However, rest assured that Jeremy Hunt’s misinformation campaign to undermine the NHS will continue unabated. For while he will get the votes of Tory Smuggies forever and at least one day, he must keep lying in order to keep the Decency Franchise confused. Mr Rhymeenge-Slange’s snapshot NHS stats pour a degree of olive oil on Abigail’s chattering dinner parties in Colchester and Basildon, but beyond the ’62-day’ (two month) target delays for cancer treatment, the reality is that two thirds of all patients wait longer than 180 days. Or, put another way, 66% of potentially terminal sufferers wait 200% longer than the Health Secretary decreed.
The UK media pack have thus far also pathetically failed to contest the dubious account given by the Health Secretary about under-reporting of cancer diagnoses over the last nine years. (See earlier Slogpost)
Lies for Votes trickle down to become Lies for Sales in the population as a whole.
I came back to the UK (mercifully briefly) to take part in and thoroughly enjoy my younger daughter’s wedding. Her marriage to a fine young man went off smoothly yesterday, and was one of the happiest days of my life.
The one and only downside was the inevitable economic intercourse with the UK’s hugely-trumpeted service industries.
The first of these occurred within twenty minutes of landing, and involved yet another collision with the simian lifeforms involved in the car hire business.
It turned out I was late to pick up a car I’d reserved. Not only did this involve me having to pay a penalty, the car had been unreserved and given to someone else. And sadly – would you believe it? – the only car they had left was going to cost me over twice the one I’d reserved….up to but not including the reservation bit.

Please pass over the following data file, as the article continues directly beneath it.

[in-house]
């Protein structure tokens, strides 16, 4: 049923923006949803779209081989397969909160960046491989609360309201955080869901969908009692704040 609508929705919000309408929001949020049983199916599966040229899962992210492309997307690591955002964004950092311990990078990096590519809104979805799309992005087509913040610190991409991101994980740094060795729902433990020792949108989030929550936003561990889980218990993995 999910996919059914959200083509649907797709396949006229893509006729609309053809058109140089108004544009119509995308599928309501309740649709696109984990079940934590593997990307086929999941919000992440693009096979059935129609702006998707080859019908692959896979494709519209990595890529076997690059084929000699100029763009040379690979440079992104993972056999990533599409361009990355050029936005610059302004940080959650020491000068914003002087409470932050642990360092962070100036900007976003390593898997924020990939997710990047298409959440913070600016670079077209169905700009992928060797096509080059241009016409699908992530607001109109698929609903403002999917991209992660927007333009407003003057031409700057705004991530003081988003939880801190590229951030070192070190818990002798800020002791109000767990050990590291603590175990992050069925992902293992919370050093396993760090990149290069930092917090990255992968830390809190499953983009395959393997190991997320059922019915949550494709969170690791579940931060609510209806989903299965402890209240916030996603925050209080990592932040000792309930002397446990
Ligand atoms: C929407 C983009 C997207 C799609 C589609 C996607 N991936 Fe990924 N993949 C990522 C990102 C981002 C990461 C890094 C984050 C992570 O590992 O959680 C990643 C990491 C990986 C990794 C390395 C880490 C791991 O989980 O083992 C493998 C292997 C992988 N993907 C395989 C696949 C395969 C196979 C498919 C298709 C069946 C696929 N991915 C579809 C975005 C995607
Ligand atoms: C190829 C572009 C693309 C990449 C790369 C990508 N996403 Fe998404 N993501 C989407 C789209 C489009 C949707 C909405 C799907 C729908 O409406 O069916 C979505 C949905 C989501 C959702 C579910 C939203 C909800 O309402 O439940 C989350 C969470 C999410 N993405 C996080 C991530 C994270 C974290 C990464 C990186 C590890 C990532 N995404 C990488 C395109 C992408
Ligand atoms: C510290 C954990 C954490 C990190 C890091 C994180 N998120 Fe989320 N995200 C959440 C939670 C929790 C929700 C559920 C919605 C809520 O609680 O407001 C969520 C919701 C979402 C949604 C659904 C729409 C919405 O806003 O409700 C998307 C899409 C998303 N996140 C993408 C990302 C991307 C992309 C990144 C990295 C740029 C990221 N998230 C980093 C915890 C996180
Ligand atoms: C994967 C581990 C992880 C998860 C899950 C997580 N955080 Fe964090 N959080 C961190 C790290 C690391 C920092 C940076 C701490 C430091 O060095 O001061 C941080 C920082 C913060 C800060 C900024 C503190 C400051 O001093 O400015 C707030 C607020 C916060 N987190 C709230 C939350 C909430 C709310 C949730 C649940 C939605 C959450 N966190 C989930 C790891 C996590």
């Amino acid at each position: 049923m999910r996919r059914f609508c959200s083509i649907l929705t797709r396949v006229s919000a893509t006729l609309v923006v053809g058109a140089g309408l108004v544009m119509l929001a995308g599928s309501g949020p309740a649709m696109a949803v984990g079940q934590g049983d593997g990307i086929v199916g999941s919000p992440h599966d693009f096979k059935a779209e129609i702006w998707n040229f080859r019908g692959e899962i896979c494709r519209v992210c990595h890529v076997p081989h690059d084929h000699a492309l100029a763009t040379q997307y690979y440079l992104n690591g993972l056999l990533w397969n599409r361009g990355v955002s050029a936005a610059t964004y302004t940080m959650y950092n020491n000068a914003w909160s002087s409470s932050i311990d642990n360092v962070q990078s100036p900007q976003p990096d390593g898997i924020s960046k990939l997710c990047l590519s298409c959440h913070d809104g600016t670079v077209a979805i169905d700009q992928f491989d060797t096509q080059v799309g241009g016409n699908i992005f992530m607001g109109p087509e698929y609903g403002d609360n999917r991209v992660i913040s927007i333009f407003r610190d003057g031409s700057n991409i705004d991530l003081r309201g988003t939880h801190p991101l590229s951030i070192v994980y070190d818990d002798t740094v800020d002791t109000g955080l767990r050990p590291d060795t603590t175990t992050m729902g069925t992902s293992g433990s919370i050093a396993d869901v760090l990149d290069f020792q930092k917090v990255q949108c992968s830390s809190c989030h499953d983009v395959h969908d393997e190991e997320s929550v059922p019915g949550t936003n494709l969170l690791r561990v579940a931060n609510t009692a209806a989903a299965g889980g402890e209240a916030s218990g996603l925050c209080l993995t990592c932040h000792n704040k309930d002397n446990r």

Then we moved on to the boxes I hadn’t ticked online. Did I, the grinning employee asked, realise that the advertised “deal” for which I’d opted effectively left me open to unlimited suits for damages – were I to be involved in an accident involving anything from grazed eyebrows to multiple deaths?
Er…no, I answered, given that there was nothing in their offer copy to suggest that outcome.
Did I understand, he schmoozed, that the deal required me to lodge a deposit of £1,000 to protect the company against such suits?
Did I realise that the insurance involved me in a £1500 excess on any damage caused during the hire? Did I understand that the deal gave me a mileage allowance of only 90 miles a day?
I did not (I replied) because such joyous consequences were not included in the copy.
I was then asked why I hadn’t printed out and studied in detail the 94 pages of half-point flyshit prose wherein were hidden such terms and conditions.
I had already paid €70 upfront. I left the “cabin” of car hire devoid of a further £185 of lifetime savings.
And all for the doubtful privilege of driving a car I hadn’t ordered further than 370 miles over three days.
Along the counter, two more employees were giving a similar spiel to other unsuspecting mugs. I asked my smiley new friend what the penalty was for bringing the car back with less than a brimming full tank of petrol.
“An £80 penalty plus twice the retail price required to top up the tank,” he said.
That first resort of all neoliberal apologists caveat emptor is a bit of a sick joke in this context. Wouldn’t it be wonderful if we could all tie our votes for one or another political Party to untold reams of exceptions, fines, legal suits and impenetrable clauses enabling us – at will – to bang them all up in the Chateau d’If unto eternity?
I arrived at my hotel, checked in, and was told that – as they were “very busy tonight” – I would do well to reserve a table for dinner.
When I turned up for dinner, there was a grand total of five diners on the Maitre d’s sheet.
“The answer’s a lie, now what’s the question?’